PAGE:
UAM, a possible solution to ever-increasing traffic congestion?

Industries are waking up worldwide from doldrum as the COVID-19 has weakened to become endemic *. One of the briskest industries is tourism industry. Of course, there are two sides to a coin. Rise in traffic is shifting the urban traffic congestion forgotten for the past two years to a pre-pandemic level. In addition, as ESG has become one of the hottest global buzzwords, interest in the environmental agenda is on the rise. Against this backdrop, UAM (urban air mobility) is emerging as one solution to traffic issues and environmental challenges, and we present the underlying reason in the following.

* Endemic: COVID-19 is turning into an endemic disease that is addressable by human immunity, low in fatality rate, and treatable.




Industrial landscape reshaped by pandemic/endemic

The COVID-19 pandemic dealt the hardest blow to the tourism industry. Mobility was restricted not only across but also within national borders, and prevalence of online encounters in daily life took an enormous toll on restaurants, liquor establishments, and the shopping industry as well.


The ratio of tourism industry to all industries in terms of gross sales revenue fell from 12.5% in 2019 to 11.5% in 2020 when the COVID-19 pandemic took off. Gross tourism revenue in 2020 dropped by 8.0% when compared with 2019, a rate as much as 7.3 times greater than 1.1% of the combined industries. COVID-19 had greater repercussion on the tourism industry than on any other industries.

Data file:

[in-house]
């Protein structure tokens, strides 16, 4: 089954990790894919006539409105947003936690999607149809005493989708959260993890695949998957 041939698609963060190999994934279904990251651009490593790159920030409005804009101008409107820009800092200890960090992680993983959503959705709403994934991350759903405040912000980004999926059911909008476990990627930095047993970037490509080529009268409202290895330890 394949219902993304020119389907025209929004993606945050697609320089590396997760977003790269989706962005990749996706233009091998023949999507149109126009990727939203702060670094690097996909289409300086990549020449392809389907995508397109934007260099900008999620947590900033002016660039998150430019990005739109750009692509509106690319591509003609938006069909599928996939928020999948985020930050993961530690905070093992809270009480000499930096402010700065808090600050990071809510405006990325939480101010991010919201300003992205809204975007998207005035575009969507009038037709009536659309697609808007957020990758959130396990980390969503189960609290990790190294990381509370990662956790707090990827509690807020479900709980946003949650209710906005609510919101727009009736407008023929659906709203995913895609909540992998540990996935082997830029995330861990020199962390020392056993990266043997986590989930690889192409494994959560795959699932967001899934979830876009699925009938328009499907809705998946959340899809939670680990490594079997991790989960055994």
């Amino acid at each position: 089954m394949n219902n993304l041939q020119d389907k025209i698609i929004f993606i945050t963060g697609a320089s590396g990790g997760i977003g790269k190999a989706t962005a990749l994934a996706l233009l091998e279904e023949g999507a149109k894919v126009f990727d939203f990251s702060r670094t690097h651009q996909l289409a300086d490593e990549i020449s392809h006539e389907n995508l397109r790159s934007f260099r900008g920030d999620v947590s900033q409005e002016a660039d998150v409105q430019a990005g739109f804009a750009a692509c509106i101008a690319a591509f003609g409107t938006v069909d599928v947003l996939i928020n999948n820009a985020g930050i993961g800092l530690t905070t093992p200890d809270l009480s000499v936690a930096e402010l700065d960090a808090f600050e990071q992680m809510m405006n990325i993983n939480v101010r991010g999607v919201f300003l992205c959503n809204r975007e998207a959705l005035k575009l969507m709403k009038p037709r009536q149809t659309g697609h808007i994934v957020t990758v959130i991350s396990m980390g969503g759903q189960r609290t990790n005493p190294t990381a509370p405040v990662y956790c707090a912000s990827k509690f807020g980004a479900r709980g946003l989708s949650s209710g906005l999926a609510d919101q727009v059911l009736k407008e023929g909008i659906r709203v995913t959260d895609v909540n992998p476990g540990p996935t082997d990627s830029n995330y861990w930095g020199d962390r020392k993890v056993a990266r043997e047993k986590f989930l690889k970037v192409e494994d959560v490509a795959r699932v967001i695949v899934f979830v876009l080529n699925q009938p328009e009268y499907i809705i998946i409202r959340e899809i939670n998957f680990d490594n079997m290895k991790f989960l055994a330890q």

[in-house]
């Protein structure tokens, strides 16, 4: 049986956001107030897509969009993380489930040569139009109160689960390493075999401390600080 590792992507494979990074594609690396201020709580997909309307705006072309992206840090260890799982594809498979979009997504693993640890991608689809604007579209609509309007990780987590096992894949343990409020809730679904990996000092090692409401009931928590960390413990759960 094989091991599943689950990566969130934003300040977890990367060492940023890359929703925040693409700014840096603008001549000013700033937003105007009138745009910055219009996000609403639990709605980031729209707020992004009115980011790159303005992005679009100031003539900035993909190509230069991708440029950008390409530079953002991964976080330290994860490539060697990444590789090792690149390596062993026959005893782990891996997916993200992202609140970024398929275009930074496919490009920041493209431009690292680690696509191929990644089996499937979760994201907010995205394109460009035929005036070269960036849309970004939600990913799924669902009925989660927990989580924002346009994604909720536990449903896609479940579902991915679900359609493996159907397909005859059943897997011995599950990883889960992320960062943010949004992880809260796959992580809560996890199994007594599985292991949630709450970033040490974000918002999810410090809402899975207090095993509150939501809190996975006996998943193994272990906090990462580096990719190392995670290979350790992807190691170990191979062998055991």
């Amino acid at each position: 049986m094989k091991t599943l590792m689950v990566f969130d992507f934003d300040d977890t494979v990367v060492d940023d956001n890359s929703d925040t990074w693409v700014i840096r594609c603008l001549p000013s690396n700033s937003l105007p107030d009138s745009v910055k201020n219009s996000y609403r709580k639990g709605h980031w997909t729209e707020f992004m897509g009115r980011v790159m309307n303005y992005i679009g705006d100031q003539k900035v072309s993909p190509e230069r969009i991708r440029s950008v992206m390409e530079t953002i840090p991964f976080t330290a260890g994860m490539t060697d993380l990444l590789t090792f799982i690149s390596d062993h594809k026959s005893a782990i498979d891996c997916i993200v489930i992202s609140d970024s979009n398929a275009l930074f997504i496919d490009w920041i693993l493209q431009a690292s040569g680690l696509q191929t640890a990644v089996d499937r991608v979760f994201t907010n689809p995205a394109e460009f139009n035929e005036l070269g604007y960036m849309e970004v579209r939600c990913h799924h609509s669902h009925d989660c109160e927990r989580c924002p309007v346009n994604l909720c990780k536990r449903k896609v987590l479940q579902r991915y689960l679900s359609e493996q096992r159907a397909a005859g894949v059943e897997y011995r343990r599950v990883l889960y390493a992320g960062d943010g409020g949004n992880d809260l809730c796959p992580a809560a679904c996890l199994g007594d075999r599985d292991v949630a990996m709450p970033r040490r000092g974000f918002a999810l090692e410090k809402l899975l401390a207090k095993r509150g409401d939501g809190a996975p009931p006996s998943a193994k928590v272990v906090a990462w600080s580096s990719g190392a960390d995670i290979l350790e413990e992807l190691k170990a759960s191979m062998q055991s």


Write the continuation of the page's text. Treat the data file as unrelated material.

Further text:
However, as COVID-19 is turning into an endemic, the tourism industry is rebounding fast, and alleviation of requirements on offline encounters has raised interest in mobility service to a level higher than ever.


As COVID-19 spread, the fates of industries criss-crossed in a K-shape. As online activities increased, software, e-Commerce, courier services, and online video services grew rapidly along the upward line in alphabet “K” whereas aviation, travel, cinema, and traditional retail businesses declined along the downward line.


The automotive industry had a tough time too. In 2021, 81.2 million passenger cars and light trucks were shipped worldwide, which represents a return to the 80 million level at 5% growth rate from 77.8 million vehicles sold in 2020 when the industry was hit hard by COVID-19. Yet, the level is still 10% down from 90.2 million vehicles sold in 2019 before the onset of COVID-19, and quite a lot of time is expected to pass before automotive chip availability issues and supply chain setbacks are resolved to pre-COVID-19 level.



However, interest and investment in the UAM industry has noticeably jumped. The US Federal Aviation Administration (FAA) defines UAM as a safe and efficient aviation transportation system that will use highly automated aircrafts that will operate and transport passengers or cargo at lower altitudes within urban and suburban areas. The Korean Ministry of Land, Infrastructure, and Transport (MLIT) specifies UAM as a device operating at low altitudes from 300 to 600m and included in MaaS (Mobility as a Service) domain that combines public transportation, railroad, taxi, and personal mobility.


Investments in UAM which is a relatively new mobility solution picked up in 2017. According to a report from Lufthansa Innovation Hub*, 1.25 billion dollars (1.54 trillion won) was invested in UAM in 2020 worldwide. Investments soared as much as 4.7 times in 2021 to hit 5.86 billion dollars (7.2 trillion won). Interest and investment in UAM rapidly increased for two reasons after the COVID-19 outbreak unlike other mobility industries.


* Mobility research organization affiliated with the German Lufthansa Group